The property was a gentle nestling of ivy plants, apple trees, bamboo, and a giant Arbutus that reached toward the bay. I know now, how safe, and grounded Robin felt knowing this was his piece of the world. It was his blanket in the storm of life, his comfort and friend, his security. He was a sensitive soul, a strong man, and a gentle, kind, and honest friend. He was troubled by childhood ghosts, things that haunted him, and caused his final act, of taking his life.
Being left to agonize and grieve was a punishing sentence. My life ended with his, even though I have lived over 20 years since.
Any sense of purpose, pride, and all joy evaporated instantly, the moment he was gone. It wasn’t your fault, I was reassured. That didn’t matter, blame didn’t matter, nothing would bring him back, that was the pain. It felt like having my heart sucked into a black hole that was a vortex of agony and grief.
Shortly after that, Robin Williams made the movie Where Dreams May Come, and I watched it in disbelief as it played out my pain. It was odd, but it felt personal, like it was meant to comfort me.
For so many years the daily re-examining of events played out. The drinking began. To sleep I needed to be numb. Many years have gone into an abyss of this numbness. Then the softening of the pain slowly began. Forgiveness and resolution, reconciliation of my actions at that time, with my insights now, comfort me with more understanding.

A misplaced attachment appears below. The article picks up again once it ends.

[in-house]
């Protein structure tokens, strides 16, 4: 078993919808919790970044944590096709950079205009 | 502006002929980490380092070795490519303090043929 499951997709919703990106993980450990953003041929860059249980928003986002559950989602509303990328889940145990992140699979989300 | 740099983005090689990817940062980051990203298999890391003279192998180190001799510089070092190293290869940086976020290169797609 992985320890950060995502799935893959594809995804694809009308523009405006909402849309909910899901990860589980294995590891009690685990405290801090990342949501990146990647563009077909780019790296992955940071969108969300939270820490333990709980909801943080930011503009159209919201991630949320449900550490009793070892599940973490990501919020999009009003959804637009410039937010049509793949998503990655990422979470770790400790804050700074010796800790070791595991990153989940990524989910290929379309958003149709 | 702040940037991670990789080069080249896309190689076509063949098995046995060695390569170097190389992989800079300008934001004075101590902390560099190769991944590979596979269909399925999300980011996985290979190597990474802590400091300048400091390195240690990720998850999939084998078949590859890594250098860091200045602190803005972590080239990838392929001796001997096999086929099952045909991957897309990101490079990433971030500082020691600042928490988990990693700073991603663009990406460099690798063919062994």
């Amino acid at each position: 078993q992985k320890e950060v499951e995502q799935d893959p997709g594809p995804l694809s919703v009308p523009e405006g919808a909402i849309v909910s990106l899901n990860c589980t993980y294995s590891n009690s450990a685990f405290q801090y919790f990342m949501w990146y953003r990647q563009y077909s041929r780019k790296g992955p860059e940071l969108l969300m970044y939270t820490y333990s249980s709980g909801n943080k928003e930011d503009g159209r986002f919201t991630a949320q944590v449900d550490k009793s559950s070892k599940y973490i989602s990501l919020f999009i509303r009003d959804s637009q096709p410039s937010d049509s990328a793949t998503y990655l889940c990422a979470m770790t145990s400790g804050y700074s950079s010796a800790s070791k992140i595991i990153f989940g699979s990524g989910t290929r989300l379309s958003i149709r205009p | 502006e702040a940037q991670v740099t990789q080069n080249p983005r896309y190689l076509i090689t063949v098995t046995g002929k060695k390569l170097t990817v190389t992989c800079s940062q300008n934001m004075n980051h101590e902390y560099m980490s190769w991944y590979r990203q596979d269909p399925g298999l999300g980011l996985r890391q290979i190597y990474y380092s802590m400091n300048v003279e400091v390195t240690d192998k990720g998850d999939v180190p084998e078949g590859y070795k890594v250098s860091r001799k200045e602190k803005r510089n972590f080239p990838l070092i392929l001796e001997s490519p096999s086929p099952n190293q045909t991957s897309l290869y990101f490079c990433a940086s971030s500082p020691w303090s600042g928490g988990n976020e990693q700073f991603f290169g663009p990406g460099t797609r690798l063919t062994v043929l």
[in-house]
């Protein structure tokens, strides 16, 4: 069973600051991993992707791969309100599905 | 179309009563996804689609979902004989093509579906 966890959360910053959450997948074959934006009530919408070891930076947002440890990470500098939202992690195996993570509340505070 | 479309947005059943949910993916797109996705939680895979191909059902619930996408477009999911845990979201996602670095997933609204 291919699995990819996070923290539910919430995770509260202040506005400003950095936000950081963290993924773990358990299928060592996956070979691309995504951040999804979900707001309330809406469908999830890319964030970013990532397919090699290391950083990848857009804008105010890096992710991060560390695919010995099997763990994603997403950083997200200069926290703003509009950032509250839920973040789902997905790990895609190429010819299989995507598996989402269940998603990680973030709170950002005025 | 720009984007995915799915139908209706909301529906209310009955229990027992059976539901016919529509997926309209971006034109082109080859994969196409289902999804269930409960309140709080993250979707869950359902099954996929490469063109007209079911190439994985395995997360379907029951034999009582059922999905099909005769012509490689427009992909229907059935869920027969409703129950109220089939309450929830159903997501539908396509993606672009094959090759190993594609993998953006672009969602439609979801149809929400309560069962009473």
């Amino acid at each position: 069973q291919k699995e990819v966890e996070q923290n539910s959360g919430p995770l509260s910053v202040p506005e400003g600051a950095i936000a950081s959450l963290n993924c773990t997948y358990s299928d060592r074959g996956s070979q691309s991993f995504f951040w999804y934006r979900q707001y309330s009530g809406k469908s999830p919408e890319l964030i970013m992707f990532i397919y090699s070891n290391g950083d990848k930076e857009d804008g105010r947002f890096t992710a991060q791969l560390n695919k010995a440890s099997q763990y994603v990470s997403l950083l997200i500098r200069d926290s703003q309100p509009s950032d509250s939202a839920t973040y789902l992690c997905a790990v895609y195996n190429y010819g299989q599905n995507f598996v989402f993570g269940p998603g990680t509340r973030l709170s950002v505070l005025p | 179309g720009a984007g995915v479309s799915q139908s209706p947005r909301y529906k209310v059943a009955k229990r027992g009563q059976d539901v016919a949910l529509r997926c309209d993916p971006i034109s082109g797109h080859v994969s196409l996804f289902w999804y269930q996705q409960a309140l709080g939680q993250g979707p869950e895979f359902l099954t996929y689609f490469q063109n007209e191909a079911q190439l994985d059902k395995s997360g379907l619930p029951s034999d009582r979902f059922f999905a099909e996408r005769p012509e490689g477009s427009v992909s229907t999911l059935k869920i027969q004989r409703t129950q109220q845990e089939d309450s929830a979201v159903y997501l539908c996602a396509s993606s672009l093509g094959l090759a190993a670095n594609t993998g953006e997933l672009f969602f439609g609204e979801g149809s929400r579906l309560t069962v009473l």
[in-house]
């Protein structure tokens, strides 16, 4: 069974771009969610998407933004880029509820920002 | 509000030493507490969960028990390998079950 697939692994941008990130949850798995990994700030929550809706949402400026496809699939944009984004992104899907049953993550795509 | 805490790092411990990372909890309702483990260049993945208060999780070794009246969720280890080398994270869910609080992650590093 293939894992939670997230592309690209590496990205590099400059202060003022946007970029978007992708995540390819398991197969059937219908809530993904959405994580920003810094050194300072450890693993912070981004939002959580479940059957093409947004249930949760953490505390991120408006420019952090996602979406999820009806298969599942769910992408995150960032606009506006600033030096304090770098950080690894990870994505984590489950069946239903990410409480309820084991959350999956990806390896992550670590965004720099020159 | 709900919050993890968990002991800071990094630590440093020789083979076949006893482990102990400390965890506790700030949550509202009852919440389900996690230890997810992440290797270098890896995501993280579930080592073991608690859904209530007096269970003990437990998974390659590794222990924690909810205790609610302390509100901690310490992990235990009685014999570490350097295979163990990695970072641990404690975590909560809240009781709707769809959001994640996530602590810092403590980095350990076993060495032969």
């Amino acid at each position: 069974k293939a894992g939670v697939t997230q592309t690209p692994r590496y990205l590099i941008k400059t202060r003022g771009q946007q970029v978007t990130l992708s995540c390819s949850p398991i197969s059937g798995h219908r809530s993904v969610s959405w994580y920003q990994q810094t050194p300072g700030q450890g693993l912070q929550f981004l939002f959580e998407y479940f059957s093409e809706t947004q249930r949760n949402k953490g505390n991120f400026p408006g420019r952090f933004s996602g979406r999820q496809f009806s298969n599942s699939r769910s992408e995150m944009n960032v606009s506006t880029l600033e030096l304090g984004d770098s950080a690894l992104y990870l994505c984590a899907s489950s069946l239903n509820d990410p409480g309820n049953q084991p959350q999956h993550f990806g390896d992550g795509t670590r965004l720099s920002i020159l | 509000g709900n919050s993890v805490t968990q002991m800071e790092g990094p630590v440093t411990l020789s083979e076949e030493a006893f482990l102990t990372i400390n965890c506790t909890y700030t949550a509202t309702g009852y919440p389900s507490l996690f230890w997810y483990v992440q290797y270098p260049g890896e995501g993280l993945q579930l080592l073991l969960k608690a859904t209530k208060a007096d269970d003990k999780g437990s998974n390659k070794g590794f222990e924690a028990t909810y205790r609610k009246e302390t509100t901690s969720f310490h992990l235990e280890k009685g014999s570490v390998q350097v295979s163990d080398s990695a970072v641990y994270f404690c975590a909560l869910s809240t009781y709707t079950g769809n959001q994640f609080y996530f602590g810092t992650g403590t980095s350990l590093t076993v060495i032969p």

I would buy the property back, if I could, for him. I believe it would give him peace. It would give me peace as well. There is no way to know God’s plan, but it just feels so wrong at times. I believe love is the strongest force and I was fortunate to feel love with Robin despite the troubles and grim ending.
He visited me several times in my dreams but he was always distant. Dreams are always deeply and desperately appreciated. Any sense of being near him is a treasured moment. He never speaks, except once, I heard him talk to me. We were in the house on his property and it was a familiar scene. He wanted to be with his children and he was there with them, but after a few moments he stopped as if noticing the heartbreak in our faces and he realized he wasn’t alive, and was gone. I clung to that dream, and tried to start it again. I tried to imagine myself in the cozy cottage with the heat from the wood stove warming the room. I tried to see him as clearly as I had before. It was so real and that made it harder to let go.